On June 30, a media organization called al-Basha’ir (The Glad Tidings) issued a statement on the Lahdud forum (http://www.la7odood.com/vb) entitled, “who we are, what we want and what our relation is to al-Qaeda in the Arabian Peninsula.” Such media services have arisen in other arenas of jihad, routinely producing materials and video in support of the mujahideen.
Al-Basha’ir may likely be an upstart group aspiring to join the al-Qaeda members fighting in Saudi Arabia. What makes this declaration significant, however, is its call for the mujahideen returning from Iraq to continue their jihad at home. The statement reads, “Al-Basha’ir is a media organization in the Arabian Peninsula concerned with the affairs of the mujahideen, especially those mujahideen returning from the land of the two rivers [Iraq] and wanted fugitives [meaning those being pursued by the Saudi Interior Ministry]” in order help expel the “tyrants in the Arabian Peninsula…”
It is known that significant numbers of Saudi nationals have joined the fighting in Iraq, although exact numbers are not available (Terrorism Monitor, April 20). While some believe the Saudi government has quietly sent some of their jailed mujahideen to Iraq as a short-term solution to their domestic unrest, the regime must now be fearful of returning fighters from Iraq who may attempt to invigorate their fellow operatives in the Saudi kingdom.
In recent years, the Saudi regime has managed to gain the help of former jihadist preachers in the kingdom, like Sheikh Salman al-Awda, who was imprisoned in the 1990s for inciting militancy but has since participated in “national dialogue” talks to rein in Saudi mujahideen. The regime has also dealt blows to the Saudi mujahideen by killing al-Qaeda leaders Abd al-Aziz al-Muqrin and Salih al-Awfi.
Al-Basha’ir’s statement on the Lahdud forum—which may prove to be a Stars and Stripes type morale publication for the mujahideen—goes on to say, “our aim is the victory of the mujahideen and the cleansing of the land of Muhammad from the occupiers and the apostates; and to establish a caliphal Islamic state on it. [We aim to] do away with these tyrants who rule without God’s law.” This statement is the most recent in a long debate between the Salafi establishment in Saudi Arabia, which has continually upheld the legitimacy of the regime, and the Salafi-Jihadists who consider them to be pawns of the House of Saud.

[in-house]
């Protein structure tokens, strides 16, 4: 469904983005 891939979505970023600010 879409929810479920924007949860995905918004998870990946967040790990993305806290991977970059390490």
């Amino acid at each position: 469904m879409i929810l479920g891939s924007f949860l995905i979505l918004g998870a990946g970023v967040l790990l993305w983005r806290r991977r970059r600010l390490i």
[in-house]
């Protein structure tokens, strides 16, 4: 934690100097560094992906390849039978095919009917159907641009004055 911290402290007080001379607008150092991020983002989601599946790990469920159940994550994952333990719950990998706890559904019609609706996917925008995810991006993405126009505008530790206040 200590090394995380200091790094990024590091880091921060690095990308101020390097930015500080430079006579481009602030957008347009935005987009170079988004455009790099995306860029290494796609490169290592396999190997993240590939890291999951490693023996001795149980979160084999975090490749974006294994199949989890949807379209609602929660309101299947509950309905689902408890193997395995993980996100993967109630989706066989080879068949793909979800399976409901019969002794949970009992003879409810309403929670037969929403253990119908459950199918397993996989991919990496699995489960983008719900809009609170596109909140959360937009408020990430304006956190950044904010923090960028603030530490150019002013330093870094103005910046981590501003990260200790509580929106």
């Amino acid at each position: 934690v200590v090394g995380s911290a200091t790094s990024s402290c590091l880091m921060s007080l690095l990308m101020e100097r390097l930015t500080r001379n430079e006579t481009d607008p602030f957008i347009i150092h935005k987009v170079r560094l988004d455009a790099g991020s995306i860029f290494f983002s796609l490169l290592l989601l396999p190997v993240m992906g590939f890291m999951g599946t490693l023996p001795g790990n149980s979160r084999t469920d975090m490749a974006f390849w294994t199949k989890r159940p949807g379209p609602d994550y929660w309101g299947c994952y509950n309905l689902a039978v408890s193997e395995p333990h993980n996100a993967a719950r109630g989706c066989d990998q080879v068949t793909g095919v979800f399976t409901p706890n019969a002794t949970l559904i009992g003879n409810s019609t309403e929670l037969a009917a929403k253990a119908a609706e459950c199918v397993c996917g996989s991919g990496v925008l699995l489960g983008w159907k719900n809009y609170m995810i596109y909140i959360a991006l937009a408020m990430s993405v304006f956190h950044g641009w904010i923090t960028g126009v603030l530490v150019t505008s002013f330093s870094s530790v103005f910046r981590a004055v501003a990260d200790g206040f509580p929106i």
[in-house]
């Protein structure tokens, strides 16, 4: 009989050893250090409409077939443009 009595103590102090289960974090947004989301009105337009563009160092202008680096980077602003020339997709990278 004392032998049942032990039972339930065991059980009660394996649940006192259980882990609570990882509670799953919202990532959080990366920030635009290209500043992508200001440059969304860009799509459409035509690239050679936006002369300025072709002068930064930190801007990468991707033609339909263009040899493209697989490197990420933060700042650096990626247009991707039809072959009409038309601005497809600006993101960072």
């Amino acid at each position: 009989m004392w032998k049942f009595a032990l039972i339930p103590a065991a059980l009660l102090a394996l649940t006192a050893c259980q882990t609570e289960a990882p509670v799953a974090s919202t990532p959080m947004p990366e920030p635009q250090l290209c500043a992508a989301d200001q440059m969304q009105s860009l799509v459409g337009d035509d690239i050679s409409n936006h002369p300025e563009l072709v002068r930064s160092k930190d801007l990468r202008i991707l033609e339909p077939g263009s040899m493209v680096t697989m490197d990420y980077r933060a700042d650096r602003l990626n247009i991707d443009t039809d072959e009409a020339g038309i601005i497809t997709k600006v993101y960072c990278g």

The statement acknowledges that the group has no ties to al-Qaeda in the Arabian Peninsula: “there is no tie between us and them, and we ask Allah that we have the honor to join their ranks under the banner of fighting the Crusaders and those who help them.” Yet in the forum on which it was posted, the name of the individual poster received attention: “transmitted by your brother Abu Musab Masri.” It was initially met by some with encouragement, but discussion turned to the poster’s nationality: Masri (Egyptian).
Abu Musab Masri (who included an image of the slain Abu Musab al-Zarqawi in the posting) was ridiculed in a well-written rebuttal from a Saudi supporter, who said the statement was inspired by a hatred of Saudis. The Saudi supporter continued by saying, “why don’t you speak about your country [Egypt], land of corruption, sin, drinking, tourism and cheap nightclubs, and your president (the servant of America). Seek refuge with Allah, better that than you should speak about the Islamic country of Saudi Arabia.” The response continues, with the Saudi saying that he supports “the mujahideen in Chechnya, Afghanistan, Iraq and hopes to be with them…but in Saudi Arabia, no, a thousand times no…”
While such outright support for the Saudi regime on Islamist forums is generally greeted with suspicion, a vigorous debate on the situation in Saudi Arabia takes place on this forum and others on a regular basis. Such internal debates are appearing in the thousands across numerous discussion forums, where the Salafi credentials of the Saudi elite are attacked for supporting the regime.
In the broader picture, the debates represent one small battle in the ideological campaign between the traditional Salafi movement in the kingdom and its opposition. The Saudi Salafis are heirs of Bin Baz, al-Albani and al-Uthaymeen who dominated the educational and religious institutions of the country during recent decades, and gained legitimacy in the eyes of many Muslims by virtue of their rule over Mecca and Medina, the two holiest cities in Islam. Yet, in the past five years in particular, they have been increasingly discredited for their strong support for the House of Saud and its ties to the United States.
Like fighters from Afghanistan, many of the foreign mujahideen warring in Iraq will one day return. The Saudi Salafis’ hopes of shifting the mujahideen’s focus away from the kingdom will, in all likelihood, prove unrealistic. If and when foreign fighters leave Iraq, they will undoubtedly affect the Salafi-Jihadist currents of their home countries.